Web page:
El Camino Real
Santa Barbara Travel Blog› entry 4 of 11 › view all entries
Santa Barbara is well-known as a trendy coastal city and home to UC Santa Barbara. There are historic sites here, too, the most famous of which is Mission Santa Barbara. The mission church was founded in 1786 by the Franciscans who established 21 missions throughout California during the Spanish colonial era. Mission Santa Barbara is stilll an active parish church. The road linking the missions was known as El Camino Real and the coastal highway retains this popular designation today.
Driving north of Santa Barbara brought us to Buellton. Located here is Anderson's Split Pea Soup retaurant. A stop at Anderson's is a long tradition for the traveller on the coast highway.
North of Santa Barbara on 101/1 we drove through rolling open agricultural country as the land rises away form the sea. At San Luis Obispo, the highways diverge. US 101, the main highway, takes an inland course. We stayed on California 1 that hugs the coast. We passed though seaside communities like Pismo Beach and Cambria and reached San Simeon, our destination for the day. After checking in at our motel, we walked down to the nearby beach. The beaches along here are narrow and rocky with cliffs jutting out into the sea. It was overcast and threatening to rain, but we stayed long enough to put our feet in the Pacific.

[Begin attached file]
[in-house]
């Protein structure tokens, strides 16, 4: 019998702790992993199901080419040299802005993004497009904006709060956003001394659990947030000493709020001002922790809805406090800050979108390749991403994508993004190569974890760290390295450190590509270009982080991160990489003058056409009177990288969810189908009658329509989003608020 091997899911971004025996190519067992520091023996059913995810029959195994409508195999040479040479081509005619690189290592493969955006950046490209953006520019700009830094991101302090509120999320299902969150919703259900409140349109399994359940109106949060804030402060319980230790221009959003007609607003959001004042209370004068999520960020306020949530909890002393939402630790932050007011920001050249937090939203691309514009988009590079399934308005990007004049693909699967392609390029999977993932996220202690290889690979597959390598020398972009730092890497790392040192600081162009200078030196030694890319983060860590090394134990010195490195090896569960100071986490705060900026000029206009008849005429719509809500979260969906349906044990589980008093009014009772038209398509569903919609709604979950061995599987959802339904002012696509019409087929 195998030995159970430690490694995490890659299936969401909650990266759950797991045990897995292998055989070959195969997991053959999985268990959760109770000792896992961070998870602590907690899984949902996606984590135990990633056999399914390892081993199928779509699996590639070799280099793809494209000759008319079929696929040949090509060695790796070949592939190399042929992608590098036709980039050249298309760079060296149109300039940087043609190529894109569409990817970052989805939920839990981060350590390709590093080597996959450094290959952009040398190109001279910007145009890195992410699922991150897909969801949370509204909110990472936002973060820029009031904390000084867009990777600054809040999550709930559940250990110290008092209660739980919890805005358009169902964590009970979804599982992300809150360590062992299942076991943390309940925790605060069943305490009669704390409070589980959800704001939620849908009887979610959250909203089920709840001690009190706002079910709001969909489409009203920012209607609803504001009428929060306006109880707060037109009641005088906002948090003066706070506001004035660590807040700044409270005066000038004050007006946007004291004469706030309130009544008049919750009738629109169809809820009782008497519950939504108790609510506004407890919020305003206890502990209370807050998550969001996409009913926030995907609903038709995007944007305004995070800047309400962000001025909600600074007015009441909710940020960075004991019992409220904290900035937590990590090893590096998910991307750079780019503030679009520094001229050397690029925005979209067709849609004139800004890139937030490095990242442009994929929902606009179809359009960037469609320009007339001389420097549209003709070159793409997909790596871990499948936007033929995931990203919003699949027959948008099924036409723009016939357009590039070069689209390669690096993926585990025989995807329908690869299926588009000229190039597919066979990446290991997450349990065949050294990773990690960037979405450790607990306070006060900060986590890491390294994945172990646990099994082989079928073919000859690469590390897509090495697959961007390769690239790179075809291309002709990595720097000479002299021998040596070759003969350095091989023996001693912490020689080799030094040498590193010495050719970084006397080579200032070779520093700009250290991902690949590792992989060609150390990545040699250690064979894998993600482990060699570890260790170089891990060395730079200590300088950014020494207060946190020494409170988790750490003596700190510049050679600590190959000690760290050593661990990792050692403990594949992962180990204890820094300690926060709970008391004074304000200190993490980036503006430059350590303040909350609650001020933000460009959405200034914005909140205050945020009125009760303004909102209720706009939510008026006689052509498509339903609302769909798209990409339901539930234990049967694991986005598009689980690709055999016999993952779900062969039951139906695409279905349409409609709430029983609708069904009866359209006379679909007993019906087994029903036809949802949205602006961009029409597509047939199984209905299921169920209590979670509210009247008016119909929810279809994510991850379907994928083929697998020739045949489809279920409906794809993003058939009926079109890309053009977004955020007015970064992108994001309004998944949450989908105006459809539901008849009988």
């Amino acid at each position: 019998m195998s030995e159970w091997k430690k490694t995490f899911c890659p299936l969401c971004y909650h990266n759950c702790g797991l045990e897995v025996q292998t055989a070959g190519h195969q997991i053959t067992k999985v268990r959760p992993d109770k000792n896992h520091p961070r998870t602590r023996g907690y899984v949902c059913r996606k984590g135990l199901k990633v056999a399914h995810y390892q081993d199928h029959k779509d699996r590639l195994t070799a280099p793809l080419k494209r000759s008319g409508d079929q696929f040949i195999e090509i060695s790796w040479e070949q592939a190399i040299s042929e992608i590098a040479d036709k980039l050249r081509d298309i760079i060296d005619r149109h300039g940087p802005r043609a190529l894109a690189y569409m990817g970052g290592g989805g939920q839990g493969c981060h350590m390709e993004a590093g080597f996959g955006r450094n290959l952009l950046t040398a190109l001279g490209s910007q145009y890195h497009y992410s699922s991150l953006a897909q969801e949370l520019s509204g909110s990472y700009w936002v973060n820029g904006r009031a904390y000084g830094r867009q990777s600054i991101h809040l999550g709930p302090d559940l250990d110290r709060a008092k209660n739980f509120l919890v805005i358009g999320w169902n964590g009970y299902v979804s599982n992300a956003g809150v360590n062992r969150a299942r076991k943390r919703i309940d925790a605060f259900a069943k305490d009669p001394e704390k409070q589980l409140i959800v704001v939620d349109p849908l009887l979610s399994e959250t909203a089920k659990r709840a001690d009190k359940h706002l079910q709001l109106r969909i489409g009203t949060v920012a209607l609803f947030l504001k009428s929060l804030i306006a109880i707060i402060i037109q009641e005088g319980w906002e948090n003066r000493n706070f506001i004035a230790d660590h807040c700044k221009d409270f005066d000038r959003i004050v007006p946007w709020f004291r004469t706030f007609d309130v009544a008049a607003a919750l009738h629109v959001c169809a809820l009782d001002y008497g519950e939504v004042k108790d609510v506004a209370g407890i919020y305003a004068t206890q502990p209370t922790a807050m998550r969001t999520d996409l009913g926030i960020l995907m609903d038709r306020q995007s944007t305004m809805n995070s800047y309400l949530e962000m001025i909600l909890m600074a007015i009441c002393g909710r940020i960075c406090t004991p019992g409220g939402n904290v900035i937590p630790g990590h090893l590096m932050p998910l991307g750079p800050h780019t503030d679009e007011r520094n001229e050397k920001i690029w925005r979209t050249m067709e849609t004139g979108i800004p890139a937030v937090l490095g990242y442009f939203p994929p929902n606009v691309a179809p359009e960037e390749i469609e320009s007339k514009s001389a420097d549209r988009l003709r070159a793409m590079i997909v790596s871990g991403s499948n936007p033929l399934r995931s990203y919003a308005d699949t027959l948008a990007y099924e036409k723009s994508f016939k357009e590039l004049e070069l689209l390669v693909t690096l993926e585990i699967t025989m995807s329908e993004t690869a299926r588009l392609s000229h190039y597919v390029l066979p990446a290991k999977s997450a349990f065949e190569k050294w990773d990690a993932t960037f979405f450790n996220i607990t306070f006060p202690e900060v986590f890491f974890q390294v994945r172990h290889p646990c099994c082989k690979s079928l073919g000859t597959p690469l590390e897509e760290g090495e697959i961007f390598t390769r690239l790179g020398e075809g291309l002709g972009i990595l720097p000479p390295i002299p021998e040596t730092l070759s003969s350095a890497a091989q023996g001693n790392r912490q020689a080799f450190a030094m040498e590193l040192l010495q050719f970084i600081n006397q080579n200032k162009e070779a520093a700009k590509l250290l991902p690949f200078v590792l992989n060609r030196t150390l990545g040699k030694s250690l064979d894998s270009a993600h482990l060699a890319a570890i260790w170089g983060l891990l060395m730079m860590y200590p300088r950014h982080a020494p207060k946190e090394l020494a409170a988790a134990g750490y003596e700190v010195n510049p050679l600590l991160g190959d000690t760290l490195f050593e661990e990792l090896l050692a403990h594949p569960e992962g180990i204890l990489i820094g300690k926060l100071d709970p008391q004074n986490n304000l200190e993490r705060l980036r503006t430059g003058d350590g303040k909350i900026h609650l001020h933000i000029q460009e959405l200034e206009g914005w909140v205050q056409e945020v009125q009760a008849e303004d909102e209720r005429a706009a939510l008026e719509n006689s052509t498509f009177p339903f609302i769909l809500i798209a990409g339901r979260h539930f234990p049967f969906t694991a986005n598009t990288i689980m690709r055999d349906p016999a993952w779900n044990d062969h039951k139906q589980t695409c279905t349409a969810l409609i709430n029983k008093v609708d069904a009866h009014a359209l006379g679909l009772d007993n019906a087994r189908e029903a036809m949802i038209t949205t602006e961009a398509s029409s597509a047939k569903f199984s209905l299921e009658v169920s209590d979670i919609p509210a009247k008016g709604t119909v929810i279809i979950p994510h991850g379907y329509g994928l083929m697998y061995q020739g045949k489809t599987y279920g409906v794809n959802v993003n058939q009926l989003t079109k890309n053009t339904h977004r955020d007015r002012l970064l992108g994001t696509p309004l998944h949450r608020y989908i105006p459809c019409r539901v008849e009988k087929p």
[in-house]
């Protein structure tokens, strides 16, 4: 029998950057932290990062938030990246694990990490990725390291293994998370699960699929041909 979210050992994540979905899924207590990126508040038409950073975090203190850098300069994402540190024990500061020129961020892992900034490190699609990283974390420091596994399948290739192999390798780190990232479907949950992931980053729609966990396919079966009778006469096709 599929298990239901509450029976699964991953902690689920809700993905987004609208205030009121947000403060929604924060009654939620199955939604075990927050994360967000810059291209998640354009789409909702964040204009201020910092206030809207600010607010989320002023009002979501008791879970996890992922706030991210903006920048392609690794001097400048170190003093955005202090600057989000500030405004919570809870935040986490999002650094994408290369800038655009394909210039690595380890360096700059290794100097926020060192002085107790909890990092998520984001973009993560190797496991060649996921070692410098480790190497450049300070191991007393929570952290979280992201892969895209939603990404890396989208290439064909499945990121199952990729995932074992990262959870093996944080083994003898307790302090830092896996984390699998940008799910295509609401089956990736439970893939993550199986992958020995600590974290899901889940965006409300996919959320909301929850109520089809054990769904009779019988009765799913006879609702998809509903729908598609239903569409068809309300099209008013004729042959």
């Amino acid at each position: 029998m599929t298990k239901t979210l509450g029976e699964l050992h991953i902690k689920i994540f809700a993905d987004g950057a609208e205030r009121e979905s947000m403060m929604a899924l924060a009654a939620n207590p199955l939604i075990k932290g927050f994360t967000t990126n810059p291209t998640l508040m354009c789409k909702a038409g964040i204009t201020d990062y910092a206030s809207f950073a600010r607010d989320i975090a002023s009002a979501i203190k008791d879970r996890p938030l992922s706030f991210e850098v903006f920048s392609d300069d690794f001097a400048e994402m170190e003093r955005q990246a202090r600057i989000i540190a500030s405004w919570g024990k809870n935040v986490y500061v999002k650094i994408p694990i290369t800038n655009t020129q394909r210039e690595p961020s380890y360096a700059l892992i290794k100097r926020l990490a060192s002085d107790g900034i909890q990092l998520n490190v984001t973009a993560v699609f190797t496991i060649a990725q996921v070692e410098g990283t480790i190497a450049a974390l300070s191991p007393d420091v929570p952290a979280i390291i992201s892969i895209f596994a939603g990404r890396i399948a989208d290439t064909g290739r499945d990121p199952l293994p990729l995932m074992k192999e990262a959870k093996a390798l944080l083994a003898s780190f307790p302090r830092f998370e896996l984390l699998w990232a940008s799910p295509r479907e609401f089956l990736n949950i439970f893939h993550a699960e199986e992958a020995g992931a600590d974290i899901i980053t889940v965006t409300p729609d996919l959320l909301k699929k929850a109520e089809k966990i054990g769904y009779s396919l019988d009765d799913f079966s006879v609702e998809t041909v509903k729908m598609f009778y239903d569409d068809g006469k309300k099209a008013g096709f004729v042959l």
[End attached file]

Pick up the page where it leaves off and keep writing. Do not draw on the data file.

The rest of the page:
We backtracked a bit down the highway to Cambria where we had dinner. Afterwards, we looked around the shops in town. New Age was all the rage here. Music. Crystals. Wind chimes. Suncatchers. Etc. (New Age was still "new" then. It had not yet reached the East Coast.) My wife opined that the locale reminded her of Maine, to which comparison the locals seemed to take some umbrage.